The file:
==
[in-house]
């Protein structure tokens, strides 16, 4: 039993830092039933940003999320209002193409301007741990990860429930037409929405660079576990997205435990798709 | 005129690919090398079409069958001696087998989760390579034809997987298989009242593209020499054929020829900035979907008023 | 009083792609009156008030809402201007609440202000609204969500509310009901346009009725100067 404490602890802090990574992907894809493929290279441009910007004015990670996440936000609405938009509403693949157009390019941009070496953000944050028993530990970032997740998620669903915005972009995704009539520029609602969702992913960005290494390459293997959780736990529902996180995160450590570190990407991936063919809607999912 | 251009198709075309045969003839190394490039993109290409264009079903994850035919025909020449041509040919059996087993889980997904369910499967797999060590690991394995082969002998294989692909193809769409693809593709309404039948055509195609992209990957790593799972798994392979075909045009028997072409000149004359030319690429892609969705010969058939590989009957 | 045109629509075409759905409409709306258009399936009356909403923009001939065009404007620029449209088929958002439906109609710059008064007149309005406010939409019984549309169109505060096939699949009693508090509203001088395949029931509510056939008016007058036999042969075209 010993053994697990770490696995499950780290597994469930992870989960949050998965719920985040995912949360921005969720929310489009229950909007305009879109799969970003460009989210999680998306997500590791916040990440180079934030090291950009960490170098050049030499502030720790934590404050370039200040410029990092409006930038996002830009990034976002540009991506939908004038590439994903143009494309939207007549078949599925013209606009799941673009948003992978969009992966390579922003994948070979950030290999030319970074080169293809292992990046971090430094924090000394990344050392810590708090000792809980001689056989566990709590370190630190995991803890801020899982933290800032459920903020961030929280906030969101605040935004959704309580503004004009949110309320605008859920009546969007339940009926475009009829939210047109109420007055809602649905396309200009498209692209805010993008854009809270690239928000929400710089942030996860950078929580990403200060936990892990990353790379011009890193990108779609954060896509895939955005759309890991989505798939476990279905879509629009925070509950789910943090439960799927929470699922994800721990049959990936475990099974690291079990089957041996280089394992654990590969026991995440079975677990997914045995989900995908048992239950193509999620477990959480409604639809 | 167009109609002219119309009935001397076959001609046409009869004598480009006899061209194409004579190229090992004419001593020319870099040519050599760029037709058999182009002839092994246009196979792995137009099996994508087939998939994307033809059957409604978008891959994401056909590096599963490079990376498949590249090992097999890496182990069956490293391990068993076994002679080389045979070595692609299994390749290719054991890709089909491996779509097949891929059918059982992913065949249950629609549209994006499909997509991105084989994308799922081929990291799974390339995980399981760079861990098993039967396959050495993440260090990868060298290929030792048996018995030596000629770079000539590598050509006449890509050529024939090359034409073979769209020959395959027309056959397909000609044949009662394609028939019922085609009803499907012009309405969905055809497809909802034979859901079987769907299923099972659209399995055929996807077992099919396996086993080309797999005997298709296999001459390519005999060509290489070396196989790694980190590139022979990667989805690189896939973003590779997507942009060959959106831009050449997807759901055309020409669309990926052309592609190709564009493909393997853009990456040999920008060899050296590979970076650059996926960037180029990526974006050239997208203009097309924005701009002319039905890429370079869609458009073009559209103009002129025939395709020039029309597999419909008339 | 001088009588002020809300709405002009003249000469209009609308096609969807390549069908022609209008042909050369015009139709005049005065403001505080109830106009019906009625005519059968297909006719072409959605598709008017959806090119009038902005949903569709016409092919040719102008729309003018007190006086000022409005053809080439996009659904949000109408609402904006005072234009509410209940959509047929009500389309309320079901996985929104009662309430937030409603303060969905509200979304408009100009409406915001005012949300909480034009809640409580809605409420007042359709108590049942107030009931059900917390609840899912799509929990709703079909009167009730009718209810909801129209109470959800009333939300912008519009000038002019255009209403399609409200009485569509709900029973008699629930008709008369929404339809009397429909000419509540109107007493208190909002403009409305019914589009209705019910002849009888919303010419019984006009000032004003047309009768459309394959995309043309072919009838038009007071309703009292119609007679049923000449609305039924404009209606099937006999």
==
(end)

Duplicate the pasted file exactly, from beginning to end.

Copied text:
[in-house]
């Protein structure tokens, strides 16, 4: 039993830092039933940003999320209002193409301007741990990860429930037409929405660079576990997205435990798709 | 005129690919090398079409069958001696087998989760390579034809997987298989009242593209020499054929020829900035979907008023 | 009083792609009156008030809402201007609440202000609204969500509310009901346009009725100067 404490602890802090990574992907894809493929290279441009910007004015990670996440936000609405938009509403693949157009390019941009070496953000944050028993530990970032997740998620669903915005972009995704009539520029609602969702992913960005290494390459293997959780736990529902996180995160450590570190990407991936063919809607999912 | 251009198709075309045969003839190394490039993109290409264009079903994850035919025909020449041509040919059996087993889980997904369910499967797999060590690991394995082969002998294989692909193809769409693809593709309404039948055509195609992209990957790593799972798994392979075909045009028997072409000149004359030319690429892609969705010969058939590989009957 | 045109629509075409759905409409709306258009399936009356909403923009001939065009404007620029449209088929958002439906109609710059008064007149309005406010939409019984549309169109505060096939699949009693508090509203001088395949029931509510056939008016007058036999042969075209 010993053994697990770490696995499950780290597994469930992870989960949050998965719920985040995912949360921005969720929310489009229950909007305009879109799969970003460009989210999680998306997500590791916040990440180079934030090291950009960490170098050049030499502030720790934590404050370039200040410029990092409006930038996002830009990034976002540009991506939908004038590439994903143009494309939207007549078949599925013209606009799941673009948003992978969009992966390579922003994948070979950030290999030319970074080169293809292992990046971090430094924090000394990344050392810590708090000792809980001689056989566990709590370190630190995991803890801020899982933290800032459920903020961030929280906030969101605040935004959704309580503004004009949110309320605008859920009546969007339940009926475009009829939210047109109420007055809602649905396309200009498209692209805010993008854009809270690239928000929400710089942030996860950078929580990403200060936990892990990353790379011009890193990108779609954060896509895939955005759309890991989505798939476990279905879509629009925070509950789910943090439960799927929470699922994800721990049959990936475990099974690291079990089957041996280089394992654990590969026991995440079975677990997914045995989900995908048992239950193509999620477990959480409604639809 | 167009109609002219119309009935001397076959001609046409009869004598480009006899061209194409004579190229090992004419001593020319870099040519050599760029037709058999182009002839092994246009196979792995137009099996994508087939998939994307033809059957409604978008891959994401056909590096599963490079990376498949590249090992097999890496182990069956490293391990068993076994002679080389045979070595692609299994390749290719054991890709089909491996779509097949891929059918059982992913065949249950629609549209994006499909997509991105084989994308799922081929990291799974390339995980399981760079861990098993039967396959050495993440260090990868060298290929030792048996018995030596000629770079000539590598050509006449890509050529024939090359034409073979769209020959395959027309056959397909000609044949009662394609028939019922085609009803499907012009309405969905055809497809909802034979859901079987769907299923099972659209399995055929996807077992099919396996086993080309797999005997298709296999001459390519005999060509290489070396196989790694980190590139022979990667989805690189896939973003590779997507942009060959959106831009050449997807759901055309020409669309990926052309592609190709564009493909393997853009990456040999920008060899050296590979970076650059996926960037180029990526974006050239997208203009097309924005701009002319039905890429370079869609458009073009559209103009002129025939395709020039029309597999419909008339 | 001088009588002020809300709405002009003249000469209009609308096609969807390549069908022609209008042909050369015009139709005049005065403001505080109830106009019906009625005519059968297909006719072409959605598709008017959806090119009038902005949903569709016409092919040719102008729309003018007190006086000022409005053809080439996009659904949000109408609402904006005072234009509410209940959509047929009500389309309320079901996985929104009662309430937030409603303060969905509200979304408009100009409406915001005012949300909480034009809640409580809605409420007042359709108590049942107030009931059900917390609840899912799509929990709703079909009167009730009718209810909801129209109470959800009333939300912008519009000038002019255009209403399609409200009485569509709900029973008699629930008709008369929404339809009397429909000419509540109107007493208190909002403009409305019914589009209705019910002849009888919303010419019984006009000032004003047309009768459309394959995309043309072919009838038009007071309703009292119609007679049923000449609305039924404009209606099937006999």